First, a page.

A Little Inspiration for Bassists

Sources of Bass Guitar Sheet Music You Might Not Have Thought Of

I started my musical career as a bass player in elementary orchestra. If you have a similar background, you know it’s not the most exciting instrument early on. Still, there’s always inspiration if you know where to look. If you can’t seem to find enough good bass guitar sheet music, you might try:



Jim Creeggan, Barenaked Ladies

I start with Jim Creegan, because BNL was my first real exposure to the popular music of my youth (the 90s). He also gets bonus points for spending much of his time on the upright bass, rather than the bass guitar. Understated, overshadowed, and, frankly, unheard of, Jim Creeggan’s rhythms were the bass line to my childhood. But that’s not the only reason I mention him. The man was versatile as anyone. From the jazzy licks of Hello City, to the lamenting tones of Lovers in a Dangerous Time (played on upright with a bow), to the more standard rock and roll style of Too Little Too Late, Creeggan can run with the best of them.

Song to start with: Lovers in a Dangerous Time or One Week



Sting, The Police

I’ll come out and admit it; when I was bored in the back of the orchestra, I used to hum or sing the other parts while I plugged away at my bass. It always resulted in me losing the beat or muttering out some add mess of sounds, so you can imagine why I might be impressed by a guy like Sting. Is he the only singing bassist? No, but his jazz and reggae inspired style produced both thoughtful lyrics and catchy tunes, at least one of which you will have stuck in your head for the rest of the day. How about…

Song to start with: Every Little Thing She Does is Magic



MCA (Adam Yauch), The Beastie Boys

The Beastie Boys played their own music; let’s just get that out of the way in case you weren’t aware. They started off as a punk band but migrated to rap at a time when it was still adventurous/risky for them to do so. MCA, in addition to having more rhymes than gray hairs (of which, he is said to have had his share), rocked the bass with as much attitude as the mic. If you have 45 minutes, and you’re rad enough to handle it, check them out live in Glasgow in 1999. If you don’t have that much time, skip to the end to catch them performing ‘Sabotage’. Speaking of which,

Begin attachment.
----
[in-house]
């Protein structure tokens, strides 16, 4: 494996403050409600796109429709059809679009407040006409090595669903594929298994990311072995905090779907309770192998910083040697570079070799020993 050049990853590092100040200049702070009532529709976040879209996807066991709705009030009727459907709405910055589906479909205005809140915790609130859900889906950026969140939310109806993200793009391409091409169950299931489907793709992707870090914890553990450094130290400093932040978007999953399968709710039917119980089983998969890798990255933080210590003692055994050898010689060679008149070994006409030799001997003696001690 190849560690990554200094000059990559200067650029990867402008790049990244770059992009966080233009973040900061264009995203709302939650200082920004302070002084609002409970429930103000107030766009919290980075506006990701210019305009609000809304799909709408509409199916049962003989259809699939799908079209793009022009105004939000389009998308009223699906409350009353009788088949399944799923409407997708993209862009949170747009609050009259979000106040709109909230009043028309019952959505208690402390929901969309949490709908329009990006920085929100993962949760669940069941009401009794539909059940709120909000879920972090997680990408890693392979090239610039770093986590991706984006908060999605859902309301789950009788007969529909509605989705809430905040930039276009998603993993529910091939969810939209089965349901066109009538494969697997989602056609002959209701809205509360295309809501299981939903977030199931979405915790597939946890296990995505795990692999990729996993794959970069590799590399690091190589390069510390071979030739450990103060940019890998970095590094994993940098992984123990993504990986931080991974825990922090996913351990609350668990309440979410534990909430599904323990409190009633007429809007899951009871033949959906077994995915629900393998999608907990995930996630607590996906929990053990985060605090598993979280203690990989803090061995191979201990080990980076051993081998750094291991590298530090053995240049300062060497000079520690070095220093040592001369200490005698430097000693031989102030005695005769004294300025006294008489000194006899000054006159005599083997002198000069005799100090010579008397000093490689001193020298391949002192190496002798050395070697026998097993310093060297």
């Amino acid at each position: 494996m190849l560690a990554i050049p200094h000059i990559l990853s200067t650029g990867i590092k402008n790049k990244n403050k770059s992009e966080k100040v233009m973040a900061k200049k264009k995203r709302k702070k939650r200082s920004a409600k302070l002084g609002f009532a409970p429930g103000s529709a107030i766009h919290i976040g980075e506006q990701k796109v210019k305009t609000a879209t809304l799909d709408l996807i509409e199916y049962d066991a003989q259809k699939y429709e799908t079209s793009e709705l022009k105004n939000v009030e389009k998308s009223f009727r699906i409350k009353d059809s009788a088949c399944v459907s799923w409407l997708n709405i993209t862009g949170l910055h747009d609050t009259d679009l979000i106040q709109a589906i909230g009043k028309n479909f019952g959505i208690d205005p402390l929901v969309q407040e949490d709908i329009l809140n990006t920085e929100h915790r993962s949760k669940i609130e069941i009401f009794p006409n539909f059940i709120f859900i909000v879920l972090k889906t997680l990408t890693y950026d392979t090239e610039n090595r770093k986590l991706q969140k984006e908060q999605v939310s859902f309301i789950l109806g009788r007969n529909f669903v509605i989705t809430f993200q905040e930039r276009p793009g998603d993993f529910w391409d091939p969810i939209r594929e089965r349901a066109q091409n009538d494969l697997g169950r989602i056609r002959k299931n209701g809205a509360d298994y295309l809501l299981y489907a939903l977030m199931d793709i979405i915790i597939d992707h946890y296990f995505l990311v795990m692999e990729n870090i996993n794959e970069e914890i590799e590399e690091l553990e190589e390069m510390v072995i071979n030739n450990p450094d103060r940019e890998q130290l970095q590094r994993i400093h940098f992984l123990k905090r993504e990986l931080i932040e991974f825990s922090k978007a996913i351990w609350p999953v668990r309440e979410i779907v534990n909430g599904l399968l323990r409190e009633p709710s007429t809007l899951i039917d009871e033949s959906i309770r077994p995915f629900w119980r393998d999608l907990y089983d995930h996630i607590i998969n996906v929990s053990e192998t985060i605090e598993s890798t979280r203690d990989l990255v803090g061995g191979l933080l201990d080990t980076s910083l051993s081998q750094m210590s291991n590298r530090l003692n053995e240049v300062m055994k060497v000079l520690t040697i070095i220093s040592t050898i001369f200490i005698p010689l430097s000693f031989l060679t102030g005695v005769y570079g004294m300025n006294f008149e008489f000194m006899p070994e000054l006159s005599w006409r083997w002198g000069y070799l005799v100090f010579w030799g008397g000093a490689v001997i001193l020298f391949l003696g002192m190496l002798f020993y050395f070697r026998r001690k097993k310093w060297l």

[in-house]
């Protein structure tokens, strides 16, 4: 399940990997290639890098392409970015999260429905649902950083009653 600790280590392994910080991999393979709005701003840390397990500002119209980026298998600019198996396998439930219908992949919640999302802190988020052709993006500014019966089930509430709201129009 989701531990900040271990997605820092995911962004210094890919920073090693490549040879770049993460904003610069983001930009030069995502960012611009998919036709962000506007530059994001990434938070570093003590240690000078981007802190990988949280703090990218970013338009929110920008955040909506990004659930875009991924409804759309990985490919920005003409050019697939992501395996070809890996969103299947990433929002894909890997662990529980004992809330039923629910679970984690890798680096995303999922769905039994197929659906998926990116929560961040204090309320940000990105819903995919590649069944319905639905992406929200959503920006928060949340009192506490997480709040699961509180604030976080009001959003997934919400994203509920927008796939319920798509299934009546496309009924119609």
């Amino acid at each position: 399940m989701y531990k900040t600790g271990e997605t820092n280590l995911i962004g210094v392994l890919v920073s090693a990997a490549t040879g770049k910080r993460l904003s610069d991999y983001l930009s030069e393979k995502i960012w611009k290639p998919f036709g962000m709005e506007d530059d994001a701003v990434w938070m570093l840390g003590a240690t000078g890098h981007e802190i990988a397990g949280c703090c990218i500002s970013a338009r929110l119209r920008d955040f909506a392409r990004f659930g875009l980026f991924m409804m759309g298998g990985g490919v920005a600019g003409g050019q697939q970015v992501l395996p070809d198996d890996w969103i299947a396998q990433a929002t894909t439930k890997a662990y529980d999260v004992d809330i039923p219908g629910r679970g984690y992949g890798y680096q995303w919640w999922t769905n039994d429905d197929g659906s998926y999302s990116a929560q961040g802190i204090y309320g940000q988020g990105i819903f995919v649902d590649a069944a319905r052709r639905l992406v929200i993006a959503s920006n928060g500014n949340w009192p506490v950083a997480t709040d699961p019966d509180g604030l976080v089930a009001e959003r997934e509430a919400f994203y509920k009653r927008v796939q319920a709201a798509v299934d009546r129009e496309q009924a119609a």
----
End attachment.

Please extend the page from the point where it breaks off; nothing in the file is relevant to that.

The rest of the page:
Song to start with: Sabotage



Flea (Michael Balzary), Red Hot Chili Peppers

While being a virtual revolving door for guitarists and drummers, RHCP staples Anthony Kiedis (vocals) and Flea (bass) have been there from the beginning. As with many riff driven bands, Flea’s talents seem to fade a bit into the background, but they should certainly not be overlooked. Have a listen to the song By the Way and pay close attention to what he’s doing in the background. If you ask me, that song alone qualifies him for Bassist Sainthood.

Song to start with: Well, since I mentioned it, By the Way



Gabe Nelson, CAKE

Though not the bassist on their breakout album, Fashion Nugget, Nelson was part of the band early on and returned for the four albums that followed. His work on the Comfort Eagle album is particularly impressive, in my opinion. In a band that’s all about the unorthodox, it takes a lot of poise and skill to keep up. Nelson managed to flourish through unconventional syncopation and off-kilter melodies and prove himself to be one of the most talented bassists in the business.

Song to start with: Short Skirt/Long Jacket

Got a favorite bassist? Leave a comment and tell me why they rock!